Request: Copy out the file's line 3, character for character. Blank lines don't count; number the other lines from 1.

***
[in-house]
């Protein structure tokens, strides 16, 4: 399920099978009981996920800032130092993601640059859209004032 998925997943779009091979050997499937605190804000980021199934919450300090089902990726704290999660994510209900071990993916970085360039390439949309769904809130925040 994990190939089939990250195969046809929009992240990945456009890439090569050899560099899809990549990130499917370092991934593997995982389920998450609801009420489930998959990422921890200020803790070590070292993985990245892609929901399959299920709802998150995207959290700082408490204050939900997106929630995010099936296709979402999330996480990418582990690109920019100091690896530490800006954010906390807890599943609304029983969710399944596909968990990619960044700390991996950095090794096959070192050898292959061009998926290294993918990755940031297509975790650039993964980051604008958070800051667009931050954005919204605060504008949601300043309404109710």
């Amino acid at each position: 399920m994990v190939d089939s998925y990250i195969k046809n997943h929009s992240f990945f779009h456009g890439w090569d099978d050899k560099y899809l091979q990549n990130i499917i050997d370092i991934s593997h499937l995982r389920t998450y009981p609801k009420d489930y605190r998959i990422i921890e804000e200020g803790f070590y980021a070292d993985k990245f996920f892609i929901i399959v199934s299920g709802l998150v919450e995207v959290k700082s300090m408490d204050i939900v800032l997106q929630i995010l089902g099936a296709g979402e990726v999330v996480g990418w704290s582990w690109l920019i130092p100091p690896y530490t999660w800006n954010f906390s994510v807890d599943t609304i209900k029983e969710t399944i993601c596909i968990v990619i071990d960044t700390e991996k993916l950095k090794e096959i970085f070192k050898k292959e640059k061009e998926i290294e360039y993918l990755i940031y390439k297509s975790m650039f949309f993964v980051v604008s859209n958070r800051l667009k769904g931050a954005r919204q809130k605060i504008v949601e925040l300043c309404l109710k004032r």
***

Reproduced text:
């Amino acid at each position: 399920m994990v190939d089939s998925y990250i195969k046809n997943h929009s992240f990945f779009h456009g890439w090569d099978d050899k560099y899809l091979q990549n990130i499917i050997d370092i991934s593997h499937l995982r389920t998450y009981p609801k009420d489930y605190r998959i990422i921890e804000e200020g803790f070590y980021a070292d993985k990245f996920f892609i929901i399959v199934s299920g709802l998150v919450e995207v959290k700082s300090m408490d204050i939900v800032l997106q929630i995010l089902g099936a296709g979402e990726v999330v996480g990418w704290s582990w690109l920019i130092p100091p690896y530490t999660w800006n954010f906390s994510v807890d599943t609304i209900k029983e969710t399944i993601c596909i968990v990619i071990d960044t700390e991996k993916l950095k090794e096959i970085f070192k050898k292959e640059k061009e998926i290294e360039y993918l990755i940031y390439k297509s975790m650039f949309f993964v980051v604008s859209n958070r800051l667009k769904g931050a954005r919204q809130k605060i504008v949601e925040l300043c309404l109710k004032r």